The board of Aer Lingus has rejected two takeover bids from IAG and the rumour is that the owner of British Airways and Iberia is preparing a third attempt.
Aer Lingus has staged a remarkable recovery over the last few years. They were in dire trouble even before the Irish financial crisis. The successful turn-around of the airline in these circumstances is a major achievement. Unfortunately, the end-result is probably not quite strong enough to survive by itself much longer. There is the question of Ryanair’s shareholding which might be resolved by a Court hearing and, even if this is sorted out, the Irish state surely does not want any involvement in the airline. A new owner is needed and the airline also needs a strong airline partner. It has done very well to develop its routes to the US and keep its European network together but, by itself, it can only go so far.
IAG would give Aer Lingus access to the the group’s powerful joint agreement with American Airlines which would surely be a huge boost to their transatlantic flights. It would also give them two hubs (Heathrow and Madrid) to funnel traffic through to other destinations in Europe and around the world.
Of course, a link with Air France/KLM or with Lufthansa could achieve much the same – but Air France/KLM are struggling to stay in business themselves and Lufthansa certainly do not have any appetite for further acquisition. A link with a non-EU carrier such as Etiahd (who already own a small percentage) would not achieve very much.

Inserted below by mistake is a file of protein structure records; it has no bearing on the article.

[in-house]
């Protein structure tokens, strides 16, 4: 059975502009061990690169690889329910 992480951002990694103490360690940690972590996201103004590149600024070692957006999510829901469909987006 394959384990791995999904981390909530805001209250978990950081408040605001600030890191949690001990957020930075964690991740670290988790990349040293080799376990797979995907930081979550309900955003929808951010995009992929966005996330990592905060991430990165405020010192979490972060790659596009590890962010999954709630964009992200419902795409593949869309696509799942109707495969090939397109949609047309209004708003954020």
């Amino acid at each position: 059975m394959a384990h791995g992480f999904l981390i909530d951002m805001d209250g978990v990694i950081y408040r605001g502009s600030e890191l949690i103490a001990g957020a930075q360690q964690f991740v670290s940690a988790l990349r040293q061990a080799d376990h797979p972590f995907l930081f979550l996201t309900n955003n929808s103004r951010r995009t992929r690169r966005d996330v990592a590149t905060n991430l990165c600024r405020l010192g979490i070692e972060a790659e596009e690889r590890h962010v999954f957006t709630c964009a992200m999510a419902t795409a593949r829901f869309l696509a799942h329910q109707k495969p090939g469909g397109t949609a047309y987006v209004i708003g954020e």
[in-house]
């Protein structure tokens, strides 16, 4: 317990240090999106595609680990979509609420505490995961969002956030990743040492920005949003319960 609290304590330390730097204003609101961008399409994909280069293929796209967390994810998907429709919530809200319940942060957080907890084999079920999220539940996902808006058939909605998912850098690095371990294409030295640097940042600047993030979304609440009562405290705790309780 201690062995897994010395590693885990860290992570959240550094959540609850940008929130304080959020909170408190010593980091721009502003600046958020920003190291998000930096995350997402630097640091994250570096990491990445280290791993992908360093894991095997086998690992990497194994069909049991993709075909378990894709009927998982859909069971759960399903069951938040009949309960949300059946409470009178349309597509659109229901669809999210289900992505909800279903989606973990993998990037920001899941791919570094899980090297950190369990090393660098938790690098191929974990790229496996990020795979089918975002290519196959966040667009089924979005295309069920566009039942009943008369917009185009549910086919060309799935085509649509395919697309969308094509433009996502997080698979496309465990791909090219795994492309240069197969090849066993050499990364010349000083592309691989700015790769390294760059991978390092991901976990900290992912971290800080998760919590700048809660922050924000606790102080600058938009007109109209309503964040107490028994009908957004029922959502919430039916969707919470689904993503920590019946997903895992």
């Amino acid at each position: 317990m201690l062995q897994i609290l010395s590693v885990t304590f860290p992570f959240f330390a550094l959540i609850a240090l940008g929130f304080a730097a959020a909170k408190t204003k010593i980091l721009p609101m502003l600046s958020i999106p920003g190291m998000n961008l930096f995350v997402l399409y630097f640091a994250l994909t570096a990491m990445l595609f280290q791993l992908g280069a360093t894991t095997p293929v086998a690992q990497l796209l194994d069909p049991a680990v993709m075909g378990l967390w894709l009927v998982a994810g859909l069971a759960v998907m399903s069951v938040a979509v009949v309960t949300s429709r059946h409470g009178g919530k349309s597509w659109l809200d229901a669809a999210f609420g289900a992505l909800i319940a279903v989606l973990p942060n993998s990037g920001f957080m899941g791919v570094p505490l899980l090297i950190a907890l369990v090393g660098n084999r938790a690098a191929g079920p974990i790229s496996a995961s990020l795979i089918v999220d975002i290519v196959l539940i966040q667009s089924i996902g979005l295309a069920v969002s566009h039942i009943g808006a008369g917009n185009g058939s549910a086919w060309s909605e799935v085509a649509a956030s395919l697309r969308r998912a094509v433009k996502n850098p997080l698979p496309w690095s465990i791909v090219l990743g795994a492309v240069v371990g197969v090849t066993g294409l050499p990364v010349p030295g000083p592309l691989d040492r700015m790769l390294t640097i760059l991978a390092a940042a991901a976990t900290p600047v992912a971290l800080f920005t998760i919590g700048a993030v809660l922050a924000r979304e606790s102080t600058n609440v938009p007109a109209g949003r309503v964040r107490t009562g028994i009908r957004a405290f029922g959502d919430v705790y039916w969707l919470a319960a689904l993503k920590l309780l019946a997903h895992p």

The deal would also be good for IAG providing it with further ammunition for the Atlantic and more traffic into and out of its hubs. However, it is not the type of deal that is worth over-paying for – and IAG are very cautious with money at the best of times.
Other than the sticking point of Ryanair and its shareholding, there is an emotional hang-up which could wreck the deal. Selling Aer Lingus to a British company would be unthinkable, selling it to IAG will still be seen by some as almost as bad.
If IAG walk away, the future will be very difficult for a solitary Aer Lingus and it is hard to see any other credible bidder, who could actually add to the airline, coming along.
This is a deal that makes so much sense to all concerned. Yet I have a feeling the Irish will allow emotion to cloud the issue.